To our members, community partners, frontline team, and neighbors: we wish you health and safety and will continue to provide extra support during this challenging time.
Dr. Joon Lee
Chief Medical Officer, UPMC Health Plan About Dr. Lee
In his role as chief medical officer of the UPMC Insurance Services Division, Dr. Lee provides medical leadership for the insurance services clinical team, which serves the 3.7 million members of UPMC Health Plan and its affiliated health management companies. He also directs clinical innovation efforts to improve health outcomes and works to advance UPMC’s goals as an integrated delivery and financing system.
Dr. Lee also serves as a faculty member in the University of Pittsburgh’s Department of Medicine.
An interventional cardiologist by training, Dr. Lee has focused his research and clinical interests on the role of stem cells in the treatment of coronary artery disease and catheter-based treatment of valvular disease. He has been instrumental in advancing innovations in clinical care at UPMC and is recognized as an outstanding leader who constantly pushes the envelope for new therapies to prevent cardiac-related problems and to support recovery from them.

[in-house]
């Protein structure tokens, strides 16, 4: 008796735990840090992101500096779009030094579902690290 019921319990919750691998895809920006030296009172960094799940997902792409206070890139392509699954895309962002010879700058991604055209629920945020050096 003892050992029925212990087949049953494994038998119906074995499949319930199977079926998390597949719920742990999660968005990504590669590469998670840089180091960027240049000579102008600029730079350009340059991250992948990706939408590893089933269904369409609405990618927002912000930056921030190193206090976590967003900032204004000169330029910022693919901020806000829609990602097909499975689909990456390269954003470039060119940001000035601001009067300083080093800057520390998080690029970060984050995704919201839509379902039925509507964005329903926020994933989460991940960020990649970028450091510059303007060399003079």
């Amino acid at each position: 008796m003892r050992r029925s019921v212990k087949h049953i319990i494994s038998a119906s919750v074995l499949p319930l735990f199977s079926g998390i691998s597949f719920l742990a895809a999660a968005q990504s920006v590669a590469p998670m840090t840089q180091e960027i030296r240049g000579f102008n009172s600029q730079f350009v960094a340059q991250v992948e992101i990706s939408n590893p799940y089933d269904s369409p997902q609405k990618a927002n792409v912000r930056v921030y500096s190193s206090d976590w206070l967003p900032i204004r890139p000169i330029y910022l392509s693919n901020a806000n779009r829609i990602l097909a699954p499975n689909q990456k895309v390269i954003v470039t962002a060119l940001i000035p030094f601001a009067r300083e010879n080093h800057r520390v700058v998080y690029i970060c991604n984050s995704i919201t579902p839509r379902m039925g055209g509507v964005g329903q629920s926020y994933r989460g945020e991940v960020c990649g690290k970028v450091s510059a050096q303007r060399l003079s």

Dr. Lee received his bachelor’s degree from Dartmouth College and his medical degree from Duke University’s School of Medicine. He completed a medical internship, residency, and two cardiology fellowships at Massachusetts General Hospital in Boston. He is certified in cardiovascular disease and interventional cardiology by the American Board of Internal Medicine, and he is a member of the American College of Physicians and a fellow in the American College of Cardiology.